Earwax Removal: What You Need To Know

Earwax, also referred to as cerumen, is a substance that your ears produce to protect your ear canal from water and infection. This yellowish, waxy substance plays an important part in protecting your ears and keeping them clean.

Your ear canal is lined with glands and hair follicles that produce earwax. It protects your ear by trapping microorganisms, dust, bacteria and other foreign particles. The waxy substance stops water from aggravating the delicate skin in your ear canal.

Earwax is normally pushed towards the opening of your ear naturally. At this point, it will either fall out or be removed by washing. If you’re thinking of removing your earwax at home, there are some important things you should know.

Earwax Removal: What You Should Know

Recommendations from the American Academy of Otolaryngology (AAO) outline that you shouldn’t try to remove earwax, unless it is causing a problem. If you suspect that earwax is causing a problem, we recommend that your first port of call be your local hearing healthcare practitioner. They will be able to safely remove the earwax from your ear.

Should you decide to remove the earwax at home, follow these earwax removal tips: 

  • 1. Soften the wax. You’ll need an ear dropper for this. Don’t worry, you can find these at your local drugstore. Using the dropper, apply a few drops of one of the following in your ear canal:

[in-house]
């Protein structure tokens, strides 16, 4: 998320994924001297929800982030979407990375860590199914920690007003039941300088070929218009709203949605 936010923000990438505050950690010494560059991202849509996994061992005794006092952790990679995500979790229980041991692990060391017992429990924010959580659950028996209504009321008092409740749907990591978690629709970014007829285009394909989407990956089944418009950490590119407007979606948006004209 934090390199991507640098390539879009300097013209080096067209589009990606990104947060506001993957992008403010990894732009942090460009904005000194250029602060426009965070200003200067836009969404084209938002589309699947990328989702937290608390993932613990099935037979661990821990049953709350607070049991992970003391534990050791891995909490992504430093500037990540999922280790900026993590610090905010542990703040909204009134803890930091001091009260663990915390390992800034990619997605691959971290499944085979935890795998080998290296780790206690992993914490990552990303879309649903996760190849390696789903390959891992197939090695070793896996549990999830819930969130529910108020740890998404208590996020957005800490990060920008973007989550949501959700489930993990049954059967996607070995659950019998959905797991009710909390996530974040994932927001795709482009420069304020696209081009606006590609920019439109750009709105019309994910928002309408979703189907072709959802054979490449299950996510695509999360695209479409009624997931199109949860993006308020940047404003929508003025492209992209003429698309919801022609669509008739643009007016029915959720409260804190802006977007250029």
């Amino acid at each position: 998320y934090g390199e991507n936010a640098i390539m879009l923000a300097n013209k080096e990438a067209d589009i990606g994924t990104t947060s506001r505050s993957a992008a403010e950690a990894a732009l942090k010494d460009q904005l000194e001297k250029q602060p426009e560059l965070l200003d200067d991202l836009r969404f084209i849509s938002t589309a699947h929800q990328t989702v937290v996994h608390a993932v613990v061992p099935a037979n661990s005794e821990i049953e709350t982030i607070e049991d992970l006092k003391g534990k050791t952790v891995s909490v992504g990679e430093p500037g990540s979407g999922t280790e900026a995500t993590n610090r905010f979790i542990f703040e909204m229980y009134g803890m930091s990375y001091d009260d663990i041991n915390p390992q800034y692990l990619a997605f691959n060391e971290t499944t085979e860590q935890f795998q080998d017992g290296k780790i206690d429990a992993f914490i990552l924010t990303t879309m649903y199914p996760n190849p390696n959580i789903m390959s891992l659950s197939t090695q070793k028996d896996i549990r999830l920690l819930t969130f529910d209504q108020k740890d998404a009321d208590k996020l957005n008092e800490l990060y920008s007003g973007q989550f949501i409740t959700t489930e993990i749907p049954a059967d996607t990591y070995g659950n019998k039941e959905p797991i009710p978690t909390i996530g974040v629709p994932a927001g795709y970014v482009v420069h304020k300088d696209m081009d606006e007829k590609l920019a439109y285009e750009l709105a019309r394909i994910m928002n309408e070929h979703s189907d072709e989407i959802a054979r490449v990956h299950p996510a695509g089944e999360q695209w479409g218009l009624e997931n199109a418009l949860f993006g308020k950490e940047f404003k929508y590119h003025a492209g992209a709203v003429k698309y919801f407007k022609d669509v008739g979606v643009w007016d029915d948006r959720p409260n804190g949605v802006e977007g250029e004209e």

• Glycerin
    • Baby oil
    • Hydrogen peroxide
    • Mineral oil
  • 2. Irrigate your ear. It can take a day or two for your earwax to soften. Once it has, gently squirt warm water into your ear canal using a rubber-bulb syringe. Tilt your head slightly, and gently pull your outer ear up and back to straighten your ear canal. Once you’ve done this, tilt your head to the side and let the water drain out.
  • 3. Dry your ear. Once you’ve drained the water, use a towel to gently dry your outer ear.

How Not to Remove Earwax

You may be tempted to try to remove earwax using a Q-tip. Do not do this. Using a Q-tip could end up pushing the wax further into your ear, rather than remove it. Plus, you risk damaging your ear. Impacted earwax can affect your hearing, and can be quite painful.

You may also hear people talk about another at-home ear wax removal technique known as candling. This technique involves a hollowed out, cone-shaped candle to remove the earwax. The idea is that it creates a vacuum seal in your ear which the earwax sticks to. Candling can be dangerous, and you risk damaging your ear.

Can Earwax Cause Hearing Loss?

For most adults, earwax is removed by washing or falling out naturally. However, some people have more wax in their ears than can easily be removed. In some cases, this wax can harden in your ear canal, and cause difficulty hearing.

Symptoms of an excess of earwax include: 

  • Earache
  • Tinnitus
  • Partial hearing loss
  • Feeling like your ear is plugged
  • A sensation of fullness in your ear

At Anderson Audiology, We’re Here to Help You!

If you recognize any of these symptoms, please get in touch with the team at Anderson Audiology. Our hearing specialists would be happy to help clean your ears in our clinic. We can also advise on future cleaning techniques, to keep your ears in tip-top shape.  Book an appointment with the healthcare professionals at Anderson Audiology by calling us on 702-997-2964. Alternatively, click here to request an appointment online.

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